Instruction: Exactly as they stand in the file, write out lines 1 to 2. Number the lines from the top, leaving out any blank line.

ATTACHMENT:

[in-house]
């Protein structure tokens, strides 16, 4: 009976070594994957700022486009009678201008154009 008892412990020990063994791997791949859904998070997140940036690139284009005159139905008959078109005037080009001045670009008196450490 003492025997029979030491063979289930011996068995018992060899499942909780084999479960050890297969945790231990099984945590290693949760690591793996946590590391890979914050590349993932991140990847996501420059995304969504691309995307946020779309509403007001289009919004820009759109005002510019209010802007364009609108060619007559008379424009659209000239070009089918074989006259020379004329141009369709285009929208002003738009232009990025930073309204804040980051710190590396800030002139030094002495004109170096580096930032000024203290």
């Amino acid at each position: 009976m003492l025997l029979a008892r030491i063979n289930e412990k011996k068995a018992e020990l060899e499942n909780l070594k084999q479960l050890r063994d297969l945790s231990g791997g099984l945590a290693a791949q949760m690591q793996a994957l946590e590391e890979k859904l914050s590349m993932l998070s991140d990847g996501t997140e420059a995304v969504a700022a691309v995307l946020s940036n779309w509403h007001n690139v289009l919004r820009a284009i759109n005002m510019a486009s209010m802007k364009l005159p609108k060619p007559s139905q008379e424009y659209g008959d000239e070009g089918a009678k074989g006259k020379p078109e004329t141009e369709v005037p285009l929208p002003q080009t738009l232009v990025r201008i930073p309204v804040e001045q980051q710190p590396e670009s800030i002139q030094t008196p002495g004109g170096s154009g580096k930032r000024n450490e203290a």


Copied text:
[in-house]
């Protein structure tokens, strides 16, 4: 009976070594994957700022486009009678201008154009 008892412990020990063994791997791949859904998070997140940036690139284009005159139905008959078109005037080009001045670009008196450490 003492025997029979030491063979289930011996068995018992060899499942909780084999479960050890297969945790231990099984945590290693949760690591793996946590590391890979914050590349993932991140990847996501420059995304969504691309995307946020779309509403007001289009919004820009759109005002510019209010802007364009609108060619007559008379424009659209000239070009089918074989006259020379004329141009369709285009929208002003738009232009990025930073309204804040980051710190590396800030002139030094002495004109170096580096930032000024203290």